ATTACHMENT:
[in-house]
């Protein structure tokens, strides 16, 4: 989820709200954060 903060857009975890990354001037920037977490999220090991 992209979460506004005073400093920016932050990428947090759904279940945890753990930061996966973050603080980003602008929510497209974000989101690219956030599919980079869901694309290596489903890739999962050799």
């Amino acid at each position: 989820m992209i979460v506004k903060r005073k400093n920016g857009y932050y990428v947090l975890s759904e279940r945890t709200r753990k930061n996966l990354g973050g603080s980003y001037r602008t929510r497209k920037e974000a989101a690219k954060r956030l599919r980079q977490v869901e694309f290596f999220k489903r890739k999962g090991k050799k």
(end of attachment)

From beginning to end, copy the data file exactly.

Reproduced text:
[in-house]
């Protein structure tokens, strides 16, 4: 989820709200954060 903060857009975890990354001037920037977490999220090991 992209979460506004005073400093920016932050990428947090759904279940945890753990930061996966973050603080980003602008929510497209974000989101690219956030599919980079869901694309290596489903890739999962050799």
């Amino acid at each position: 989820m992209i979460v506004k903060r005073k400093n920016g857009y932050y990428v947090l975890s759904e279940r945890t709200r753990k930061n996966l990354g973050g603080s980003y001037r602008t929510r497209k920037e974000a989101a690219k954060r956030l599919r980079q977490v869901e694309f290596f999220k489903r890739k999962g090991k050799k």